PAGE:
Emotionally Intelligent Library Instruction, Or: How We Learned to Stop Worrying and Love our Feels
Jenny Dale and Lynda Kellam (UNC-G)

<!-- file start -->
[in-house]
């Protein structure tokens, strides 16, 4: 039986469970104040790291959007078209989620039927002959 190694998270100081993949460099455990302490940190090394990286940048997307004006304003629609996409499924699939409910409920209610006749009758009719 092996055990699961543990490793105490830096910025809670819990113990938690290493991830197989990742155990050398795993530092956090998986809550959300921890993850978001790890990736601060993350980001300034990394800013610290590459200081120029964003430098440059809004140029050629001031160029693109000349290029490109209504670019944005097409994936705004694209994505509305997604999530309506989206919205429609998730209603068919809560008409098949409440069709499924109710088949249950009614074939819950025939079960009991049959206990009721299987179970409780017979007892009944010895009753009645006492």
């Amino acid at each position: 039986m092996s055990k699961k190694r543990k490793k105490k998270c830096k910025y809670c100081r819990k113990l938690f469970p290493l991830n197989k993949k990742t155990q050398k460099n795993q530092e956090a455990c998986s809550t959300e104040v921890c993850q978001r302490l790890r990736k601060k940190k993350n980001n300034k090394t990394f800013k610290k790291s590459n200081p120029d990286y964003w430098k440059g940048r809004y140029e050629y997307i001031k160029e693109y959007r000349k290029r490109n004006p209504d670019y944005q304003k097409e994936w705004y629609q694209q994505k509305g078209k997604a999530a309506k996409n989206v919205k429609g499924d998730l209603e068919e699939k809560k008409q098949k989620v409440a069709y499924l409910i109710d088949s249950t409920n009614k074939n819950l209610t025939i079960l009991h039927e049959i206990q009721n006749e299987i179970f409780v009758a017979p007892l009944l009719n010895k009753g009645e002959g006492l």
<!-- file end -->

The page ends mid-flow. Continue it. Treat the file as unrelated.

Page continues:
Kyle, Amanda, and Joy all attended this breakout session because we knew anything led by Jenny and Lynda would be good! Unless you have been under a rock for the last 17 years, you are probably very familiar with Daniel Goleman’s research regarding Emotional Intelligence which has been used in the business world since 1998. Goleman’s work inspired an avalanche of literature and presentations around the topic of Emotional Intelligence as it pertains to a wide variety of professions. One of these inspired works was written in 2005 by Alan Martiboys, Teaching with Emotional Intelligence: A Step-by-Step Guide for Higher and Further Educational Professionals. We have the 2011 2nd edition available as an ebook through our catalog, but I believe you can get the gist of what he is saying through the first link and that is the book I will cite.